I went in the confessional, got on my knees, and when the Priest slid back the screen separating my crew-cut head from his, said, "Bless me, Father, for I have sinned. It's been one week since my last confession." I then proceeded to tell him that I had lied five times and was disobedient five times. The priest assigned me my penance--five Our Fathers and Five Hail Marys--and sent me on my (still sinful) way.

If you're keeping track, the tally at that point was more than a few venial sins and, thanks to ensuring that my First Confession was a Bad Confession, one whopping, ticket-to-hell Mortal sin.

I tried to rectify the situation a week later, when I made my official "First Confession" with my class. But when I said, "Bless me, Father, for I have sinned, it's been one week since my last confession," the priest stopped me. "Isn't this your First Confession?" he asked.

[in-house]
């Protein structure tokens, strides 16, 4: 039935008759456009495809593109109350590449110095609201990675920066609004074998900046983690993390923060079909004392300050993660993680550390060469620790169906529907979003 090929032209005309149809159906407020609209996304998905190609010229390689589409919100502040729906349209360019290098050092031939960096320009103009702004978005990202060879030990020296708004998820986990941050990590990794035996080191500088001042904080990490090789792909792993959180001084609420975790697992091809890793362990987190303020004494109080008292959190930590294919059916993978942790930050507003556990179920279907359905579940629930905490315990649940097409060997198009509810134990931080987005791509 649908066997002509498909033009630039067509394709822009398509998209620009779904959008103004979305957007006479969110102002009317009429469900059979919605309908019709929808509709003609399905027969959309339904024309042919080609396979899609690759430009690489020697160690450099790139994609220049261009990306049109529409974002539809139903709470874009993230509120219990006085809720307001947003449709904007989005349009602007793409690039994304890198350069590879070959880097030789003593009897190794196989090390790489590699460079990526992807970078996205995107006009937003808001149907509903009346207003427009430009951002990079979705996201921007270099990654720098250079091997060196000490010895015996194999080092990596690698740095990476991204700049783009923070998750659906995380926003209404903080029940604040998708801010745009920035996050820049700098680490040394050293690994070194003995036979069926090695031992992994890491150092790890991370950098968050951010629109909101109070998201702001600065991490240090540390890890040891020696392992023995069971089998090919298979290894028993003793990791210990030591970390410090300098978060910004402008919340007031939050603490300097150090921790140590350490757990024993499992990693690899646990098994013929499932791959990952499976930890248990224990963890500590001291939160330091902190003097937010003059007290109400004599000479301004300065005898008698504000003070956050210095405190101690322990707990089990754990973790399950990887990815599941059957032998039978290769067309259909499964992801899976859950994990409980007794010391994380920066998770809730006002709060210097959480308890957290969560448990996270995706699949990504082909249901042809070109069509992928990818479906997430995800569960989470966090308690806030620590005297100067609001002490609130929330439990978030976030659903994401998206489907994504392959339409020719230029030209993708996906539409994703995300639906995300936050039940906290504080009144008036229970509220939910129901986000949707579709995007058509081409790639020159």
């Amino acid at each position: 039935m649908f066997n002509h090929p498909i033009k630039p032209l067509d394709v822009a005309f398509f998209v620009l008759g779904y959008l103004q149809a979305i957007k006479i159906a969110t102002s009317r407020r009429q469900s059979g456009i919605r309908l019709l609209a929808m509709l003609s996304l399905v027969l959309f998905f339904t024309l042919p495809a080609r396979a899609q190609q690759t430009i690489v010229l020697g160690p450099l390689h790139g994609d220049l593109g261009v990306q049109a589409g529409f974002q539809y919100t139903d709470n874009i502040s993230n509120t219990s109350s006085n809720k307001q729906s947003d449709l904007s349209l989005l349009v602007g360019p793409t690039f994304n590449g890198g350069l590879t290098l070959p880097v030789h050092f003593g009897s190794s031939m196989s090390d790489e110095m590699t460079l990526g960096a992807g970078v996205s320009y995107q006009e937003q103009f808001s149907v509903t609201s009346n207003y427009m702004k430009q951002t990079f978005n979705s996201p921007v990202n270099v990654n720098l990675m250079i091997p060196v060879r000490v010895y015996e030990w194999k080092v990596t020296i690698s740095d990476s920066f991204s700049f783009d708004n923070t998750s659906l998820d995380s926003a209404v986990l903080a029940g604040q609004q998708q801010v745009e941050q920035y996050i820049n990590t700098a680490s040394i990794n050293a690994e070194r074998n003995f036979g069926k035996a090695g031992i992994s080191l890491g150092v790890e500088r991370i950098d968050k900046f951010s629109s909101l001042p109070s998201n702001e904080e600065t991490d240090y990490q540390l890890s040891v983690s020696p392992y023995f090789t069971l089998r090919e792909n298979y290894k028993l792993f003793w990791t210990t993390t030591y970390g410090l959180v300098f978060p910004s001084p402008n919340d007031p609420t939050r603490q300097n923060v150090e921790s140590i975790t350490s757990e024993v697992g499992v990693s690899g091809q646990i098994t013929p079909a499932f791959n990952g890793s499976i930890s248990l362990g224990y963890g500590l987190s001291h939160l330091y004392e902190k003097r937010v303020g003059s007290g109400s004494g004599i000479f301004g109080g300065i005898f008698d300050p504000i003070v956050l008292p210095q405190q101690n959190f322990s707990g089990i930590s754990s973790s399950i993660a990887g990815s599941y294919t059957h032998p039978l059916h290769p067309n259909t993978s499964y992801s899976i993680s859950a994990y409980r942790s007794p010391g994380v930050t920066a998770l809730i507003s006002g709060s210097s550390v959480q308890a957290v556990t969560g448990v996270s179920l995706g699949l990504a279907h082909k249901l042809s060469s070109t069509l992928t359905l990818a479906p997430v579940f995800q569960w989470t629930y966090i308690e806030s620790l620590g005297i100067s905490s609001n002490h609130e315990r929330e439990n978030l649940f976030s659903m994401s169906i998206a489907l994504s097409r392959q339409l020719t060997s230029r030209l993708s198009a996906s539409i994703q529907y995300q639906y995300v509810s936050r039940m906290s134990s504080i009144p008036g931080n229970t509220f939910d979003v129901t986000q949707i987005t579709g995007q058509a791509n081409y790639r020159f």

Having a priest actually ask you questions while you're kneeling in a dark confessional at the age of nine is terrifying beyond words. I started to explain that a week earlier I had lied to my older brother about making my First Confession when the priest stopped me. "Then you should just confess a lie," he said. He had misunderstood. I knew that. God knew that. My duty at that point was to set him straight, to explain the situation more clearly so that I could make a good confession and be free of the black spot of damnation that had been staining my soul for a week. But all I said was, "Yes, Father."

The tally now: A mountain of venial sins and TWO bad confessions. The next possible opportunity for me to expunge my soul would be in a week. It was the longest week of my life. On my way home from school, I was especially careful when crossing the street. At home, I couldn't tease my sister, much less hit her. Any slip up--uttering a swear word, for example, or even the thought of uttering a swear word--and I was doomed.